The School of Electronics and Computer Science is a leading partner in a European research project which will build trust and validation into distributed computer networks.
The EU Provenance project will enable users of Grids—networks of computers at distributed locations–to understand the process by which a particular result was generated. This is fundamental to many real-life applications in science, engineering, medicine, and supply chain management. Indeed, without such reliable background information, users cannot reproduce, analyse or validate processes or experiments.
Provenance will provide a documented history for information generated and managed within a Grid infrastructure. This means that the information, especially the results of processes or modifications, can be inspected, validated and reasoned about by authorised users who need to be sure that information controls have not been altered or abused. ‘Ultimately we are building trust, proof and validation into Grids,’ says Steve Munroe, EU Provenance Exploitation Manager in ECS, ‘enabling users to have the highest levels of confidence in the information available.
‘Grids operate by dynamically creating services at opportunistic moments to satisfy the needs of a particular user,’ he explains. ‘These services may belong to different stakeholders operating under various different policies about information sharing. It’s therefore crucially important that the results generated by such a composition of services can be trusted by the user. But when the services disband, how can we verify the processes that contributed to the final result?’
As an example, he points to organ transplant management, which must obey a variety of regulations imposed by different governing bodies. ‘Provenance can be used to determine that a given process has adhered to the necessary regulations,’ says Munroe, ‘thus enabling the end user to place trust in the results received.’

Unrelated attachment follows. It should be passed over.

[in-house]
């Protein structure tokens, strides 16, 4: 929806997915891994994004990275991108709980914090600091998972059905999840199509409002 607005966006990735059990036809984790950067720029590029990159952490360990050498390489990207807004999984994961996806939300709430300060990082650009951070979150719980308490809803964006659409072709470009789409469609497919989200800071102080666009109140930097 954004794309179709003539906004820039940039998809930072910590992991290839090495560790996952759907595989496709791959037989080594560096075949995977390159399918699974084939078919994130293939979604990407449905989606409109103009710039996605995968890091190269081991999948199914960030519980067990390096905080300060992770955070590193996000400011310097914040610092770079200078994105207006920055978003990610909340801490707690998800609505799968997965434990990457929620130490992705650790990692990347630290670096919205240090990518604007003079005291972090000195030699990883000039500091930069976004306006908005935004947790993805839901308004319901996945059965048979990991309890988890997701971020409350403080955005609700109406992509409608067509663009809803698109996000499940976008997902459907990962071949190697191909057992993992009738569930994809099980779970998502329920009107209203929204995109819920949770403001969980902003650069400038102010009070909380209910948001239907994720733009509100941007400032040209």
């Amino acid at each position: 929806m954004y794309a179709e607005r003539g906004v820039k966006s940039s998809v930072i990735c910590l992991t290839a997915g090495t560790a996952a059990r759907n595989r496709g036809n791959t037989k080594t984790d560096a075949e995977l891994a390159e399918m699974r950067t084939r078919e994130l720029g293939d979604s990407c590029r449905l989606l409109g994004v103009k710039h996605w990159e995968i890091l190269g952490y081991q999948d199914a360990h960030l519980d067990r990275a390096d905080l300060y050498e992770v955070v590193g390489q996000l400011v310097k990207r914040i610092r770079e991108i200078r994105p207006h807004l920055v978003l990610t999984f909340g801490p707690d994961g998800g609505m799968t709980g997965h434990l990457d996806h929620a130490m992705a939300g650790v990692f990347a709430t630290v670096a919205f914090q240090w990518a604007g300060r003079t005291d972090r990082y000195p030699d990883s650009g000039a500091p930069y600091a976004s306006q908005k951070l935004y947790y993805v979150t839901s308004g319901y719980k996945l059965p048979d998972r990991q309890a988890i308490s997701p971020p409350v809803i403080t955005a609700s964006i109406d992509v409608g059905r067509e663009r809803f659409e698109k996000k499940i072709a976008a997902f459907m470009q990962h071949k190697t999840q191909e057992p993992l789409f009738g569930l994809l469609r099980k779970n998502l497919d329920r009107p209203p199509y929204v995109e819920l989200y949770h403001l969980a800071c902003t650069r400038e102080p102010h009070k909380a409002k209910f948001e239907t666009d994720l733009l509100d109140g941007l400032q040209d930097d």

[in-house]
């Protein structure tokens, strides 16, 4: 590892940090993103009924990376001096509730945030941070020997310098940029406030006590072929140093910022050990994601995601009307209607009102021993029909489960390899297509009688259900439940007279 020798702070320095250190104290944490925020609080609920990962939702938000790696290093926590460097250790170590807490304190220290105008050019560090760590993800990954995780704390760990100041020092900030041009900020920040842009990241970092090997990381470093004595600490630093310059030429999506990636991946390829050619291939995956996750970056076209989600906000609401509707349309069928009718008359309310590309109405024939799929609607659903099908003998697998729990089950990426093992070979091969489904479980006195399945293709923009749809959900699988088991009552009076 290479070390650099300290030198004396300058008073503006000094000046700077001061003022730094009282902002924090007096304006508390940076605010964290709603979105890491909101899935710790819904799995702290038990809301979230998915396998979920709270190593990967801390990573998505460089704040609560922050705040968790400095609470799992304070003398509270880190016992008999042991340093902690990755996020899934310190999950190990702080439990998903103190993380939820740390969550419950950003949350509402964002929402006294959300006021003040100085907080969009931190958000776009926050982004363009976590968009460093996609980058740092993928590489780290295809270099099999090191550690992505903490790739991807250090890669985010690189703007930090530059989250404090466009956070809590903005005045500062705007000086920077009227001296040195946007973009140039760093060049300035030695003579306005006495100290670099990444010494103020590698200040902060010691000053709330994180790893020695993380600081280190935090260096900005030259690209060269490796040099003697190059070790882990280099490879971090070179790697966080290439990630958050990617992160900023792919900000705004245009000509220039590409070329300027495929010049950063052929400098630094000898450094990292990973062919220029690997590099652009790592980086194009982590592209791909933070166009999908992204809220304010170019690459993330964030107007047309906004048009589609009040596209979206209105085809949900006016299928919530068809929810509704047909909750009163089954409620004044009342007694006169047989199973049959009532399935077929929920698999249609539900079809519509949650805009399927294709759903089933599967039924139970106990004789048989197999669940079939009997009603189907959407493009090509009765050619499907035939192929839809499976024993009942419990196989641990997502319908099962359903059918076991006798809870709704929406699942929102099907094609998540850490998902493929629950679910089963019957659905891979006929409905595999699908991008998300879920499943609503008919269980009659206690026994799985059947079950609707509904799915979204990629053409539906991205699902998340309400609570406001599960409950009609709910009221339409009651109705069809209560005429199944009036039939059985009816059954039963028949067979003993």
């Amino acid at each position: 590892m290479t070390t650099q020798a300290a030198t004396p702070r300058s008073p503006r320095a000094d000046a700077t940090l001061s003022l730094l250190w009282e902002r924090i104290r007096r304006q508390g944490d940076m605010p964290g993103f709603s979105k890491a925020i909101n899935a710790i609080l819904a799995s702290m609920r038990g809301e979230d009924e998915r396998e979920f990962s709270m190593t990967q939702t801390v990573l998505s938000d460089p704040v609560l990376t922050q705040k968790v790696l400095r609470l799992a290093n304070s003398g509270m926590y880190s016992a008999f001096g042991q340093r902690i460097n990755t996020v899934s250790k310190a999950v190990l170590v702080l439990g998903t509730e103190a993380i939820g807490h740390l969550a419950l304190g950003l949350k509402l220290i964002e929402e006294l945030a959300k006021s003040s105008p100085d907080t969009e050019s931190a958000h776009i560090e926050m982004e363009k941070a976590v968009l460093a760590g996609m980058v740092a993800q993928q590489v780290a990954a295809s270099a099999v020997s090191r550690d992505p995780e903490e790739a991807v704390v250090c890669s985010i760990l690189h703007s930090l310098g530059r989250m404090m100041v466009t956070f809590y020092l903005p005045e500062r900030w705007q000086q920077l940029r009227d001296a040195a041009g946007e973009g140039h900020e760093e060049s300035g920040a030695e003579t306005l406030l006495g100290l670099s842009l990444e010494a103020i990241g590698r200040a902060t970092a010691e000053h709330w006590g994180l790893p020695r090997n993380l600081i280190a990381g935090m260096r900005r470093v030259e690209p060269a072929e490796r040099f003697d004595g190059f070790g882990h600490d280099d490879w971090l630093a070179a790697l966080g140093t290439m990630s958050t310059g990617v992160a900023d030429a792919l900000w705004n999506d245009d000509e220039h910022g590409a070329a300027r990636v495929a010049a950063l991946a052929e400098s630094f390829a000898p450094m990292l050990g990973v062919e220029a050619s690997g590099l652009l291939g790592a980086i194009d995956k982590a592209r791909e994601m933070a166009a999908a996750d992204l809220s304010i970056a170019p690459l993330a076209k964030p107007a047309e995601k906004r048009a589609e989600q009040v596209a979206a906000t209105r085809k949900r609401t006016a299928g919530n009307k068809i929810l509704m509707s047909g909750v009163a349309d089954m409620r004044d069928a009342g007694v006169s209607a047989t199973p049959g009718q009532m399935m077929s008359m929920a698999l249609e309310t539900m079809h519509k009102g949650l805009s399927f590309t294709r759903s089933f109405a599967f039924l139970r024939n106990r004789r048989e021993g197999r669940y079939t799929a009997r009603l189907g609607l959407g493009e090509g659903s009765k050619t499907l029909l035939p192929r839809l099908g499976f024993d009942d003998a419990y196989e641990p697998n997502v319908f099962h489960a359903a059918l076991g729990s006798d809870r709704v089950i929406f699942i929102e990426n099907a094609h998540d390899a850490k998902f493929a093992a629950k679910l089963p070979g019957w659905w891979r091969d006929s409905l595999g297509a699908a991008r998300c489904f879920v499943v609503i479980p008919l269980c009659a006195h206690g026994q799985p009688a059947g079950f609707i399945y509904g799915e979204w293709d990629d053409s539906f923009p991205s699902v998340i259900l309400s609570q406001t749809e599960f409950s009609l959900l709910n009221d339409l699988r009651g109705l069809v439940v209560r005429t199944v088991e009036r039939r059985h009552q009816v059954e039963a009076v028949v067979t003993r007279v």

Provenance has already produced a first public version of software requirements for the provenance architecture, covering both the logical and process architectures of provenance systems. The process architecture developed by the project is generic, in the sense that a core set of functionality that any industrial strength provenance architecture should have has been identified and designed. Translating this to a real-world instance, such as aerospace engineering or organ transplant management, then involves implementing the logical architecture, as well as extensive interactions with experts to integrate the system with target domain applications.
The EU Provenance project partners are: School of Electronics and Computer Science, University of Southampton; IBM UK Ltd; Cardiff University (Welsh eScience Centre); Deutsches Zentrum fur Luft - und Raumfahrt s.V, Universitat Politechica de Catalunya; and the Computer and Automation Institute of the Hungarian Academy of Sciences; the EU Provenance Project Architect is Professor Luc Moreau of ECS.
‘We also are developing a methodology that will facilitate the development of provenance-aware systems in other domains,’ adds Munroe, ‘and we aim to develop preliminary standardisation proposals for provenance systems to submit to the relevant standardisation bodies.’